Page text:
A fleet of Ola cabs stand on the roadside for an arragned pciture in Mumbai. (Source: Ola)

India’s Ola Takes Its Fight With Uber To U.K.

After Australia, India’s biggest ride-hailing startup Ola is headed to the U.K.

In its second big overseas push, Ola received licences to operate in South Wales and Greater Manchester, it said in a statement on Tuesday. While the operations in South Wales will be launched within the next month, it plans nationwide expansion by the end of 2018. Ola will be competing with its biggest rival Uber that has had a troubled run in some of the British cities after its licences were revoked. Brighton in March said it will not renew Uber’s licence as the taxi firm is not, ‘fit’ and proper to use. In June, it finally won a 15-month probationary licence to operate in the British capital, London which was turned down in September last year.

The two companies are already head-to-head in India and Australia.

Bengaluru based ride-hailing firm said it will offer the passenger the option of private hire cars and black cabs on one platform. It aims to add other transportation option on the platform.

Ola is excited to announce its plans for the U.K., one of the world’s most evolved transportation markets, Bhavish Aggarwal, co-founder and chief executive officer at Ola, said. “We look forward to our continued engagement with policymakers and regulators as we expand across the country and build a company embedded in the U.K.”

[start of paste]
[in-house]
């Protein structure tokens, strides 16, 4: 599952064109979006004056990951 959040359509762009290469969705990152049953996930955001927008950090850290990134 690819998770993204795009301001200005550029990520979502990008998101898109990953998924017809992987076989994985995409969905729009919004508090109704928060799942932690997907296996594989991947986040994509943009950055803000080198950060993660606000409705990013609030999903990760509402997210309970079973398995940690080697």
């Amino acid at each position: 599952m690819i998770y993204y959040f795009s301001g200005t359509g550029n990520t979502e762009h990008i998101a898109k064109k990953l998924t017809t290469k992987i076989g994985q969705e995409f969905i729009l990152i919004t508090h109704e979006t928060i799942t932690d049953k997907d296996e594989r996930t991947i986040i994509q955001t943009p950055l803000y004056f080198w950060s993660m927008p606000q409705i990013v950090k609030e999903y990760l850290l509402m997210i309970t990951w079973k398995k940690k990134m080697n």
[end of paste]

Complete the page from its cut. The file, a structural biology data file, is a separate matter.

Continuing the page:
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Ola said it's inviting private hire vehicle and metered taxi drivers in Cardiff, Newport, and Vale of Glamorgan and is also offering low introductory commission rate of 10 percent.

Both Ola and Uber are backed by Softbank. The overlap between Ola’s overseas expansion with that of Uber has led to questions of consolidation among ride-hailing platforms or market exits. It is also a way of making SoftBank understand that Ola as an entity is superior to Uber not only in India but in other markets as well and in case of any consolidation Ola should be the one to take control, said Satish Meena, a New Delhi-based analyst at Forrester Inc.

The aggressive expansion might take a hit on Ola’s balance sheet. “It is going to be expensive, as there will be more discounting to attract customers and drivers both on the newer market,” Meena said.

Founded in 2011, Ola is present across more than 110 Indian cities, and said it connects over 1 million drivers across cabs, auto-rickshaws, and taxis.

“We look forward to providing a responsible, compelling, new service that can help the country (U.K.) meet its ever demanding mobility needs,” Aggarwal said.

Also read: Battle With Uber Has Wiped Out A Fourth Of Ola’s $3 Billion Fundraise